What is Synthetic Heroin?
Heroin is already one of the most dangerous and addictive drugs, but there is a synthetic version. What is synthetic heroin?
The drug Heroin is processed from the opium poppy seed plant. This plant is what also makes morphine that is the main chemical in all opioid drugs and medications. Heroin does not grow out of the ground and is created/ synthesized from opium poppy seed plants. The resulting product we call Heroin is either a brownish-white powder or a black sticky substance, or tar. Both formulations of Heroin have been made by man and can be said to have been synthesized.
What is Synthetic Heroin?
Unlike the word synthetic implies as fake or unnatural, Heroin is a drug produced from a plant. There is no such thing as lab-created or synthetic Heroin. Today, the word synthetic and its use usually imply that it (the drug) is more potent. This confusion about the term synthetic surrounding Heroin is likely due to the ever-devastating and very synthetic opioid pain killer known as Fentanyl. Fentanyl is an artificial/synthetic opioid. It does not contain morphine from the poppy seed plant. There is no such thing as synthetic Heroin, only references to Fentanyl laced Heroin which qualifies as synthetic. Most of the Heroin found in the United States comes from China and Mexico and is not synthetic.
How To Tell When Someone is Addicted to Heroin?
It won’t always be obvious when someone is addicted to Heroin, at least not at first. Most people can maintain their jobs and regular commitments for about one year. After one year though, their life begins to fall apart rapidly. In the second and third years of this addiction, their priorities are centered around getting Heroin. They lose their jobs, start asking for money, and usually concoct lies to get it from their family. The most obvious sign of heroin addiction will be heroin withdrawal symptoms.
What Are Heroin Withdrawal Symptoms?
Heroin is a physically addicting drug. Anyone who is addicted will get violently sick when they do not use Heroin every day. Heroin withdrawal symptoms are also called detox symptoms. They will start within a few hours of the last use and get worse as time goes on for about ten days or longer. Heroin detox is a medical emergency, and people require safe and effective opioid replacement drugs to help them get through it. Heroin withdrawal includes:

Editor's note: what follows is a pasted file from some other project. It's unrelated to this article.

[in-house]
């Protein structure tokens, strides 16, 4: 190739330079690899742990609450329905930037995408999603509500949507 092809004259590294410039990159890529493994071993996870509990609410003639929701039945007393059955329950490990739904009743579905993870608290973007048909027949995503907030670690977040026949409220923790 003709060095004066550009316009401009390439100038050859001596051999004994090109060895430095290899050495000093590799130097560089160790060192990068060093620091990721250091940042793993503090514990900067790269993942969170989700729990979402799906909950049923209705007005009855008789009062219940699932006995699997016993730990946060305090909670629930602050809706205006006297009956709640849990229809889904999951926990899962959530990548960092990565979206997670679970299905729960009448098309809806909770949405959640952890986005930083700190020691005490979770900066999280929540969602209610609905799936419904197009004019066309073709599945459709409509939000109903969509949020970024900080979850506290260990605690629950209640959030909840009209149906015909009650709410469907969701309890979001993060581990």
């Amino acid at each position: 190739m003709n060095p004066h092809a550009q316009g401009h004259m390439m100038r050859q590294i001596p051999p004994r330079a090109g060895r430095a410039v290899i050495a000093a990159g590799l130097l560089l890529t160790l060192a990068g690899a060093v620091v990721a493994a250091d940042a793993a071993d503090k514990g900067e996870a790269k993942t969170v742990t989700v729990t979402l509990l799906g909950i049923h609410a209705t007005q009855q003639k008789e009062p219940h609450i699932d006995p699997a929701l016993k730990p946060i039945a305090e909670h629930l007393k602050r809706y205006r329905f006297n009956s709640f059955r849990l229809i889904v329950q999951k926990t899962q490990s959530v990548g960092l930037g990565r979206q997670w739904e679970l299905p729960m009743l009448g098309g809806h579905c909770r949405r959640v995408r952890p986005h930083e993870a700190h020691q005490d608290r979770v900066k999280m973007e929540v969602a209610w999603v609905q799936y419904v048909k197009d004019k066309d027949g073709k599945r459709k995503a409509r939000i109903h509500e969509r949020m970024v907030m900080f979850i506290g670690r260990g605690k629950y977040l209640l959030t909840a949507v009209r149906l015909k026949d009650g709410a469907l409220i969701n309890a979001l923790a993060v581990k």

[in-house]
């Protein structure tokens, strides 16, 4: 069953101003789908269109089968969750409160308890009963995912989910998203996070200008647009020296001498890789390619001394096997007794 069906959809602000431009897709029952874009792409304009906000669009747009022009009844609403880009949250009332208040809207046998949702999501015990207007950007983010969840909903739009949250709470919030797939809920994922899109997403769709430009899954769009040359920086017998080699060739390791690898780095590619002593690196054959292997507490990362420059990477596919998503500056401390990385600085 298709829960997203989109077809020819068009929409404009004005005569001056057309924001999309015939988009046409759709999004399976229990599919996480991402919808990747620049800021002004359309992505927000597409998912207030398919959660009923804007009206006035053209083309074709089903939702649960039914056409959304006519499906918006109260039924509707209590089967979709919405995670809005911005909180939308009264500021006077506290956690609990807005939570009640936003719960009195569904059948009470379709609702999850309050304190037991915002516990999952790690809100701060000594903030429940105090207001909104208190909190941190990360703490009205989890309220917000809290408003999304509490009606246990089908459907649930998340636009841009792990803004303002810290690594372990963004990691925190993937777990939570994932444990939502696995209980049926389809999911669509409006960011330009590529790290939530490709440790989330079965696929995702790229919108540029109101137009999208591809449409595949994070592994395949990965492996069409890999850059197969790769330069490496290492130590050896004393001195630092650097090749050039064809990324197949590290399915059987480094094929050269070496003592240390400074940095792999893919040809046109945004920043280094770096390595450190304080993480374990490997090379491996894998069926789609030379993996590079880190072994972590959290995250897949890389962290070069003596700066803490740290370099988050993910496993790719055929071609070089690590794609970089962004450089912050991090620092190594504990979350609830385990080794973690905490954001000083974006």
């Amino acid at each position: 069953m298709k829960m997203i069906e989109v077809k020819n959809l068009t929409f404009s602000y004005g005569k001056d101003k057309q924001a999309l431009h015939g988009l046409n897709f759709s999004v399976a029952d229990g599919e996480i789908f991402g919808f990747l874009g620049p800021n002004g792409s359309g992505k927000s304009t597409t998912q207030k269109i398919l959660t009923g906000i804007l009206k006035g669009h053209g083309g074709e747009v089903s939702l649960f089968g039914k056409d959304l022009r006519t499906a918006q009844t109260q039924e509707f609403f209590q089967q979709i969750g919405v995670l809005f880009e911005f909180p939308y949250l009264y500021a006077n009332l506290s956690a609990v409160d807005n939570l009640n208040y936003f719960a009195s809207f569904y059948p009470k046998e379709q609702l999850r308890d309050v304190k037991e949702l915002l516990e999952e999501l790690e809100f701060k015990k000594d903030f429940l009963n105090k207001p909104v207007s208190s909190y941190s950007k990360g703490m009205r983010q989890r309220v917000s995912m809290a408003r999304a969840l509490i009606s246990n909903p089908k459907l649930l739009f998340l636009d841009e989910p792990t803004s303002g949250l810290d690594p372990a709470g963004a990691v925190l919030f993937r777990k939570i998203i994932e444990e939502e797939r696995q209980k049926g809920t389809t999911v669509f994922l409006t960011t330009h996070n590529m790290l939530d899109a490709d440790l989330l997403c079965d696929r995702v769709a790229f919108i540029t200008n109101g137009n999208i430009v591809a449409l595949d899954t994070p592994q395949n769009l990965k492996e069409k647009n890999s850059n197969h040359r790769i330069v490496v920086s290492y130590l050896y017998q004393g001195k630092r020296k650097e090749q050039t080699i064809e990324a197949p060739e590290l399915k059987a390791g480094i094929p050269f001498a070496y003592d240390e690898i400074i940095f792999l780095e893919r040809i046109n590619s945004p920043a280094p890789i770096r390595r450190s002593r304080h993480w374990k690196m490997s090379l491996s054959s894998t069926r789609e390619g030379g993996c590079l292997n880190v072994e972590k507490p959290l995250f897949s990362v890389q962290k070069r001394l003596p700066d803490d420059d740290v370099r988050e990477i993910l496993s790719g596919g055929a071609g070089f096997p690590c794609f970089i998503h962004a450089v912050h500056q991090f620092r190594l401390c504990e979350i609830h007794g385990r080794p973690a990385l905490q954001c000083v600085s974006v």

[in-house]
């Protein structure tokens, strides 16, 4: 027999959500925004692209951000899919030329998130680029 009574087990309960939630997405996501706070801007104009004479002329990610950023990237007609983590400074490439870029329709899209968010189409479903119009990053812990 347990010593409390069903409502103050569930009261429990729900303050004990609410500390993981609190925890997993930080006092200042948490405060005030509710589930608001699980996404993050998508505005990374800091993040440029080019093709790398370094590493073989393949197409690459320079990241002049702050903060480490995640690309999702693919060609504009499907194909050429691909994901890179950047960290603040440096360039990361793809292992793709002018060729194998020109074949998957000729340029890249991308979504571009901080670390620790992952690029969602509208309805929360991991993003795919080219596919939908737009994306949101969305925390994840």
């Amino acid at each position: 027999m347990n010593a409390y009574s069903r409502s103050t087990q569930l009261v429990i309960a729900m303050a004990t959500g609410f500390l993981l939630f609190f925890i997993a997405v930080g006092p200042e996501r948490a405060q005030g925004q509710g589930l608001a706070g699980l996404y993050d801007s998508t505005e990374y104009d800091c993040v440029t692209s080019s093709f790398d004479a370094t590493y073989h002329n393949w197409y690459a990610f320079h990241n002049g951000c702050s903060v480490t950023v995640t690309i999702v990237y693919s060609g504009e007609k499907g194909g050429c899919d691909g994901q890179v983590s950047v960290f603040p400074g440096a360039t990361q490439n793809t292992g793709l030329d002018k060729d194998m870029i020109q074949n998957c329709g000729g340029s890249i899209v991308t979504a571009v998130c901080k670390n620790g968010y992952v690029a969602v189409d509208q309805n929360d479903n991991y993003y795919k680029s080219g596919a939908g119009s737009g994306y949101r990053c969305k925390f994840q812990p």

- Flu-like symptoms (sneezing, chills, cold sweats, runny nose, fever)
- Nausea, vomiting, and diarrhea
- Muscle and bone pain
- Restless leg syndrome
- Agitation, anxiety, and depression
- Loss of appetite
- Rapid heart rate
- Intense cravings and desperation for Heroin
What is a Heroin Detox Program?
A Heroin detox program is also called a medically supervised opioid detox. This is because heroin requires medications and doctor supervision. Therefore, the heroin detox program we recommend will be overseen by an entire medical staff specializing in Heroin and other opioid detoxification. The opioid replacement drugs that help the patient detox symptom-free are buprenorphine (Suboxone), methadone, and other prescription medications to counter symptoms. A Medically Supervised Heroin Detox to get clean will take from ten days up to two weeks.
What Do the Experts Recommend for Heroin Detox?
The National Institute on Drug Abuse supports medication-assisted treatment, also known as MAT. It is also referred to as an opioid replacement drug. They reference them as an effective medicine for the treatment of opioid addiction.
Medicines to help people stop using Heroin include buprenorphine and methadone. They work by binding to the same opioid receptors in the brain as Heroin, heroin weakly, reducing cravings and withdrawal symptoms. Another treatment is naltrexone, which blocks opioid receptors and prevents opioid drugs from having an effect. (NIDA)
Call Now for Priority Entry to Heroin Detox and Treatment
The main worry that all heroin addicts have when they begin to feel withdrawal symptoms is to feel better quickly. Therefore, we were to connect our clients to heroin detox and treatment, where they are drugged upon arrival. Medications are vital, but so is their emotional and mental health. All patients are also assessed by psychiatric doctors and provided support from addiction counselors. Give On Call Treatment a call for immediate entry to detox and treatment programs. We can help anyone on their path to a sober and happier lifestyle.